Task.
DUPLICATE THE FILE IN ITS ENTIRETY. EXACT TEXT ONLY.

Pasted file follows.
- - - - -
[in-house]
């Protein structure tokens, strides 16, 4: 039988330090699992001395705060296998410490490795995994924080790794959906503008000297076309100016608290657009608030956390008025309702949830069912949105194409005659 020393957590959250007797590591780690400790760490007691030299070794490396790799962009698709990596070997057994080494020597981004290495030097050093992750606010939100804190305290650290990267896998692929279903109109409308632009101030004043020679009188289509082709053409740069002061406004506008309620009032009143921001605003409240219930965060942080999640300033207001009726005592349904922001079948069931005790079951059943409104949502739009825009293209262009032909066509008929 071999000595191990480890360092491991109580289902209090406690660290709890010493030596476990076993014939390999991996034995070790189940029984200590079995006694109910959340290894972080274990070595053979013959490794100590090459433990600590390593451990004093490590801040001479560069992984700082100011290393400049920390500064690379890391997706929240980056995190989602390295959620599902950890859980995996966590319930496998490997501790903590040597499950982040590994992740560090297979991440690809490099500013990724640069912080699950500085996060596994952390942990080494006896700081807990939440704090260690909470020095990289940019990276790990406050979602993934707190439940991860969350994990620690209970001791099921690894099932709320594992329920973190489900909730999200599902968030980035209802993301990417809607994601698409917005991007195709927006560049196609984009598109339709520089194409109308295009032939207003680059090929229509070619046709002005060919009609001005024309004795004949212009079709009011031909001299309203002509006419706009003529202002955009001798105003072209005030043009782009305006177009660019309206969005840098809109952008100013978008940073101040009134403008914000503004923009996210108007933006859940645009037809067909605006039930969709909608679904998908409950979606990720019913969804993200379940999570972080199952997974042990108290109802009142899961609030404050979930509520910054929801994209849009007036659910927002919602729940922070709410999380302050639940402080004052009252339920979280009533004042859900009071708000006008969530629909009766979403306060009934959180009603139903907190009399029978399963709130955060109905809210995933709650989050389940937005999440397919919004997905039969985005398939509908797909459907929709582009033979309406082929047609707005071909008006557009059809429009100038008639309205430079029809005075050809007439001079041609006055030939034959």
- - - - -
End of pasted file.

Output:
[in-house]
């Protein structure tokens, strides 16, 4: 039988330090699992001395705060296998410490490795995994924080790794959906503008000297076309100016608290657009608030956390008025309702949830069912949105194409005659 020393957590959250007797590591780690400790760490007691030299070794490396790799962009698709990596070997057994080494020597981004290495030097050093992750606010939100804190305290650290990267896998692929279903109109409308632009101030004043020679009188289509082709053409740069002061406004506008309620009032009143921001605003409240219930965060942080999640300033207001009726005592349904922001079948069931005790079951059943409104949502739009825009293209262009032909066509008929 071999000595191990480890360092491991109580289902209090406690660290709890010493030596476990076993014939390999991996034995070790189940029984200590079995006694109910959340290894972080274990070595053979013959490794100590090459433990600590390593451990004093490590801040001479560069992984700082100011290393400049920390500064690379890391997706929240980056995190989602390295959620599902950890859980995996966590319930496998490997501790903590040597499950982040590994992740560090297979991440690809490099500013990724640069912080699950500085996060596994952390942990080494006896700081807990939440704090260690909470020095990289940019990276790990406050979602993934707190439940991860969350994990620690209970001791099921690894099932709320594992329920973190489900909730999200599902968030980035209802993301990417809607994601698409917005991007195709927006560049196609984009598109339709520089194409109308295009032939207003680059090929229509070619046709002005060919009609001005024309004795004949212009079709009011031909001299309203002509006419706009003529202002955009001798105003072209005030043009782009305006177009660019309206969005840098809109952008100013978008940073101040009134403008914000503004923009996210108007933006859940645009037809067909605006039930969709909608679904998908409950979606990720019913969804993200379940999570972080199952997974042990108290109802009142899961609030404050979930509520910054929801994209849009007036659910927002919602729940922070709410999380302050639940402080004052009252339920979280009533004042859900009071708000006008969530629909009766979403306060009934959180009603139903907190009399029978399963709130955060109905809210995933709650989050389940937005999440397919919004997905039969985005398939509908797909459907929709582009033979309406082929047609707005071909008006557009059809429009100038008639309205430079029809005075050809007439001079041609006055030939034959």